This same action was instituted in the Supreme Court of the State of New York, Schoharie County, 137 N.Y.S.2d 871, by the same plaintiff against the same defendant named herein. A substantially similar complaint had a trial run in that court. Upon a motion to dismiss by the defendant, Hon. Donald S. Taylor, Supreme Court Justice, granted such motion upon the grounds of general legal insufficiency but granted leave to the plaintiff to plead over within twenty days after notice of entry of the formal order of dismissal. Justice Taylor wrote a memorandum opinion dated April 20, 1953, outlining in detail his reasons for such dismissal. The plaintiff did not plead over, but voluntarily discontinued the state action and instituted the present action, with jurisdiction in the federal court because of diversity of citizenship.
The opinion of Justice Taylor is referred to because it is entitled to serious consideration here even though it was not a final adjudication of dismissal. Further, it is a cogent and penetrating analysis of the complaint and legal principles to be applied. It is most helpful as intelligent indication to assist this federal court to attempt to decide what the courts of New York would do were the case presented to them. American Machine & Metals v. De. Bothezat Impeller Co., 180 F.2d 342, certiorari denied, 339 U.S. 979, 70 S. Ct. 1025, 94 L. Ed. 1383; Amtorg Trading Company v. Miehle, D.C., 108 F.Supp. 170, 173.
Justice Taylor outlined substantial reasons, far beyond the technical defects noted, which pointed up the legal insufficiency of the allegations of the several causes of action. In my judgment, such defects have not been overcome by the pleading here.
Independently, my conclusion is that each cause of action is necessarily based upon a contract of insurance that is complete by its own terms, and must comprise the entire agreement between the parties by the specific law of New York. Condition 25 of policy; Section 94-q(i)(2), Vehicle and Traffic Law of New York. Custom and usage, negligence, conspiracy, in my judgment cannot alter the duties and obligations of the parties under the express provisions of the contract. Nowhere in the contract or endorsement is there any duty imposed upon or assumed by the defendant company to conform the limits of the coverage to possible changes in the law in that respect. Nor is there any intimation throughout that the plaintiff made request for such change. To the contrary, there is express provision that the coverage shall comply with requirements of the financial responsibility laws, 'but in no event in excess of the limits of liability stated in this policy'. (Condition 9 of policy.) The contract is a simple one of liability insurance and not one to insure automatically the plaintiff's continued privilege to operate an automobile in the State of New York.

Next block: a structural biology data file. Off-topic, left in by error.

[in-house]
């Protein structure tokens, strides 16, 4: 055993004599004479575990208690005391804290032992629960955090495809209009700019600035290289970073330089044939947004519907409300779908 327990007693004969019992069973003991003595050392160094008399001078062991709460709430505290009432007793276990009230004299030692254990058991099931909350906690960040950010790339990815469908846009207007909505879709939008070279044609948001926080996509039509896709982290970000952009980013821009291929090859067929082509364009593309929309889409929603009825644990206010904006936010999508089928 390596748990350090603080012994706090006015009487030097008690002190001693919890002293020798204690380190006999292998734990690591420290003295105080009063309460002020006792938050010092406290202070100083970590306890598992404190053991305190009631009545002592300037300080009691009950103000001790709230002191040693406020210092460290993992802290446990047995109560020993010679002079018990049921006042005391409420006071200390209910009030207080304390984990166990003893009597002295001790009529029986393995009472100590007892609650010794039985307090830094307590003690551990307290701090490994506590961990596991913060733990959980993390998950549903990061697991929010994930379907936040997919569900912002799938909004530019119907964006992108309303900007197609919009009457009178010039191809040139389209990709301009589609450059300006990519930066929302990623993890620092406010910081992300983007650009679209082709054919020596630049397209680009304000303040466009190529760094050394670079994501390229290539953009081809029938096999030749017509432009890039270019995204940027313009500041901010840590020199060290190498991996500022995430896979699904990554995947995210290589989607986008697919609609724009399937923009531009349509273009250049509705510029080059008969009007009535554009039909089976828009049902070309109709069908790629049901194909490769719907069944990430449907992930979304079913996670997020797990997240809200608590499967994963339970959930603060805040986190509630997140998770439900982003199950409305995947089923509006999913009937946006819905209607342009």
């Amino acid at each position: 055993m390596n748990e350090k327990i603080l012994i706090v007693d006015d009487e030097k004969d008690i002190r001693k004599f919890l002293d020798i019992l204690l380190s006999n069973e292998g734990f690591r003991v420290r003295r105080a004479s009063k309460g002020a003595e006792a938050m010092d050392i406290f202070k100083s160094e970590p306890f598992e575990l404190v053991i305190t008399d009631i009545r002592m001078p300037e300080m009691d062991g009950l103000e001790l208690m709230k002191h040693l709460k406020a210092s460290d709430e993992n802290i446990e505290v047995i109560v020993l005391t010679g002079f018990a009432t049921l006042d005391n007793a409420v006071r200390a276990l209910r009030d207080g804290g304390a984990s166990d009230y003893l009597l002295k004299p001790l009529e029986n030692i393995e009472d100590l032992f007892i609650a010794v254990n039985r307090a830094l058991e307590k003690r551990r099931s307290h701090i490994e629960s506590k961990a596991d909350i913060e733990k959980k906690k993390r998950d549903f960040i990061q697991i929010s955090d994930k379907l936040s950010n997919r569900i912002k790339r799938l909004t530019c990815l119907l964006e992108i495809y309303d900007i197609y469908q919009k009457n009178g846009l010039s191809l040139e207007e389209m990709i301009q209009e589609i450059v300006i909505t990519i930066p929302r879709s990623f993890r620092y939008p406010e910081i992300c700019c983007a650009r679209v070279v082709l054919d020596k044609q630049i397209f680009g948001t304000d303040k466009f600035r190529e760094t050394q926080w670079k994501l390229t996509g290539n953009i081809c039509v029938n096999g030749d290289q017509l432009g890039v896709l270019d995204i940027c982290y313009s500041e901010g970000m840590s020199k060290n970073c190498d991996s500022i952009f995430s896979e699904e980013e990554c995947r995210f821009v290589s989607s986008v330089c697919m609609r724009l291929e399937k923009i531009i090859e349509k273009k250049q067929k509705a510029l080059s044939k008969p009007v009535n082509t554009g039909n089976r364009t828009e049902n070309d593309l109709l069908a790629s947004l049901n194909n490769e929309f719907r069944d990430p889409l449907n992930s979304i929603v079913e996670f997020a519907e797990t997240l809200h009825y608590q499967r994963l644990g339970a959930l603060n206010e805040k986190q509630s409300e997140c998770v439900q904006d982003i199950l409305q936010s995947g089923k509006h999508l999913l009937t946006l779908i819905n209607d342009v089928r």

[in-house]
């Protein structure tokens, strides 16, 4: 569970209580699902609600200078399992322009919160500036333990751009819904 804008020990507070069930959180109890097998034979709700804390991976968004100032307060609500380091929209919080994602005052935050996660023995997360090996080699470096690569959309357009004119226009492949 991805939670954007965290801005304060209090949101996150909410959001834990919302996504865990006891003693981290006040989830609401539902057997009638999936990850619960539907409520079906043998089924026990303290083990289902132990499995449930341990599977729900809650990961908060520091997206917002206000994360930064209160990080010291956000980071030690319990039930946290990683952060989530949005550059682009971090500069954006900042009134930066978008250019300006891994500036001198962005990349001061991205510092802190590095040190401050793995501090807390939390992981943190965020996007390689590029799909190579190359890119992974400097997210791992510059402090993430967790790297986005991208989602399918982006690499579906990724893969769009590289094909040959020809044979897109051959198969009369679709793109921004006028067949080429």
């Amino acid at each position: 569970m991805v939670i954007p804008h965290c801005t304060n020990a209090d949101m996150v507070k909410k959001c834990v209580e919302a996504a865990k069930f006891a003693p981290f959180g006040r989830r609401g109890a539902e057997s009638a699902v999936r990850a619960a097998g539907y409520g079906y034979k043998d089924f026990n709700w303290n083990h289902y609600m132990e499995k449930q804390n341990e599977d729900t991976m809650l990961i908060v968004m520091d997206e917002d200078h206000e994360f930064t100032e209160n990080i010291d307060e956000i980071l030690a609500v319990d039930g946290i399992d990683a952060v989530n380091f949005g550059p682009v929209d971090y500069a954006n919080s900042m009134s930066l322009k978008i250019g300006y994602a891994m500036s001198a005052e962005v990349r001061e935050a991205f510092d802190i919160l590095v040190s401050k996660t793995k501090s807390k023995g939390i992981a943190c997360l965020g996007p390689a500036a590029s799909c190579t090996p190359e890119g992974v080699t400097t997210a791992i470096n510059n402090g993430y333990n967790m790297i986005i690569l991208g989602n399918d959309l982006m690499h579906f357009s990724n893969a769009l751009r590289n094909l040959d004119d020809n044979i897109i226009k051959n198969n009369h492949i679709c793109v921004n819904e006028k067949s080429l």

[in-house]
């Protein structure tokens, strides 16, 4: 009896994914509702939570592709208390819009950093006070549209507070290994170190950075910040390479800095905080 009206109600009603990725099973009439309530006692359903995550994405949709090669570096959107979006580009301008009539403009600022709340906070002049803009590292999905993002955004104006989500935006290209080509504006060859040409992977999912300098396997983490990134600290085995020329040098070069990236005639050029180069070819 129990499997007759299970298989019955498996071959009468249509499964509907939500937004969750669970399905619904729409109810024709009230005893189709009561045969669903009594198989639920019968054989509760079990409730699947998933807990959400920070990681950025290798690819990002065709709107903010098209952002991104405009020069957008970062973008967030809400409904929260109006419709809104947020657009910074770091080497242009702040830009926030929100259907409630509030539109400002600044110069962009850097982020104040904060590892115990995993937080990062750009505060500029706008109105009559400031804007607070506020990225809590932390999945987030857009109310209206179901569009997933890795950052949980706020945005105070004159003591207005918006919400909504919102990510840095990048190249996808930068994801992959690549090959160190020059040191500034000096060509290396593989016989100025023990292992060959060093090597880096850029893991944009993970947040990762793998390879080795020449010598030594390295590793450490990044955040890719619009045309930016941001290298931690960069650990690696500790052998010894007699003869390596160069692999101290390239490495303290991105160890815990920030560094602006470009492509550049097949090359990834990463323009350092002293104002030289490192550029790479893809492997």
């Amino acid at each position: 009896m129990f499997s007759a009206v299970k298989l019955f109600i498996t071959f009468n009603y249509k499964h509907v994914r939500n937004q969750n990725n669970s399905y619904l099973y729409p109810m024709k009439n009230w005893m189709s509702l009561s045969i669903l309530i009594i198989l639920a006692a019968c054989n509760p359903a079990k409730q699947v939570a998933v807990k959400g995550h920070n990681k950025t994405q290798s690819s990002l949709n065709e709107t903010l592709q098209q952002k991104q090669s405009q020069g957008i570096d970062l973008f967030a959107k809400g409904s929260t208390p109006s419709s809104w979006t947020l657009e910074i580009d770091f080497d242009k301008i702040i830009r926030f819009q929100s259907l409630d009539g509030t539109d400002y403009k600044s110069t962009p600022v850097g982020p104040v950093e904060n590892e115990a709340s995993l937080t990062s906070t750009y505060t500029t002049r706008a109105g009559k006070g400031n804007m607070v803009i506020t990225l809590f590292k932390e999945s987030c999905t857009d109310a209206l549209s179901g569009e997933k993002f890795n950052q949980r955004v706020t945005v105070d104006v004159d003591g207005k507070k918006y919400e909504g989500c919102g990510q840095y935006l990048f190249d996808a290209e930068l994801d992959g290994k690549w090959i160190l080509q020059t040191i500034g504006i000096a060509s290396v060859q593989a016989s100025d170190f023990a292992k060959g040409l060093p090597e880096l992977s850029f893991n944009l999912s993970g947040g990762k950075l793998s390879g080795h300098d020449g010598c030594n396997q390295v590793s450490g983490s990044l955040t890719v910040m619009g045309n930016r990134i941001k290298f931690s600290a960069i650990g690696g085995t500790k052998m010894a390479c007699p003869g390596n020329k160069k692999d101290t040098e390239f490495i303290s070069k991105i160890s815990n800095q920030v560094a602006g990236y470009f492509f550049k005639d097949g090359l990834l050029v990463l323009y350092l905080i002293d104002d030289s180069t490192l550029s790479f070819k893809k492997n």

The changes in the pleading are not of sufficient substance to avoid the impact and conclusions of the state court decision. It is my conclusion there is not sufficient legal quality and foundation present under any theory of proof to uphold the complaint. The complaint is dismissed in its entirety and it is so ordered.